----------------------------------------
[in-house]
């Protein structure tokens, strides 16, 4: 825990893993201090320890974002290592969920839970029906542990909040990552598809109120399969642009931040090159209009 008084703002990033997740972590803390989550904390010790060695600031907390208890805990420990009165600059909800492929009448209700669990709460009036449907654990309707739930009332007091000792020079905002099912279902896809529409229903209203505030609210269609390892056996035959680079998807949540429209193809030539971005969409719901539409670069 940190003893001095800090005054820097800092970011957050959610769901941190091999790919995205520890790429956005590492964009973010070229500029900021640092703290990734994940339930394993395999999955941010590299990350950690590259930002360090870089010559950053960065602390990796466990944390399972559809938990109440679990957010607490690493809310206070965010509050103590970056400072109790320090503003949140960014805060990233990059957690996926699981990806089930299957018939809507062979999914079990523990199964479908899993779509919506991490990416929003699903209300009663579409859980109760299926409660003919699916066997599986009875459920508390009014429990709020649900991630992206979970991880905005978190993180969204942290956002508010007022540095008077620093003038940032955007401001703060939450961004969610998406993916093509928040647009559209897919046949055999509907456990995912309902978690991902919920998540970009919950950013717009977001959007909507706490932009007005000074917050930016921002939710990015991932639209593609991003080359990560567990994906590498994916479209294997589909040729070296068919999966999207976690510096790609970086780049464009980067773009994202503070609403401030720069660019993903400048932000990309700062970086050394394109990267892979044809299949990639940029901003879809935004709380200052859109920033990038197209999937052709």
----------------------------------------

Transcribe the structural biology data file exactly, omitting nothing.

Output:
[in-house]
């Protein structure tokens, strides 16, 4: 825990893993201090320890974002290592969920839970029906542990909040990552598809109120399969642009931040090159209009 008084703002990033997740972590803390989550904390010790060695600031907390208890805990420990009165600059909800492929009448209700669990709460009036449907654990309707739930009332007091000792020079905002099912279902896809529409229903209203505030609210269609390892056996035959680079998807949540429209193809030539971005969409719901539409670069 940190003893001095800090005054820097800092970011957050959610769901941190091999790919995205520890790429956005590492964009973010070229500029900021640092703290990734994940339930394993395999999955941010590299990350950690590259930002360090870089010559950053960065602390990796466990944390399972559809938990109440679990957010607490690493809310206070965010509050103590970056400072109790320090503003949140960014805060990233990059957690996926699981990806089930299957018939809507062979999914079990523990199964479908899993779509919506991490990416929003699903209300009663579409859980109760299926409660003919699916066997599986009875459920508390009014429990709020649900991630992206979970991880905005978190993180969204942290956002508010007022540095008077620093003038940032955007401001703060939450961004969610998406993916093509928040647009559209897919046949055999509907456990995912309902978690991902919920998540970009919950950013717009977001959007909507706490932009007005000074917050930016921002939710990015991932639209593609991003080359990560567990994906590498994916479209294997589909040729070296068919999966999207976690510096790609970086780049464009980067773009994202503070609403401030720069660019993903400048932000990309700062970086050394394109990267892979044809299949990639940029901003879809935004709380200052859109920033990038197209999937052709």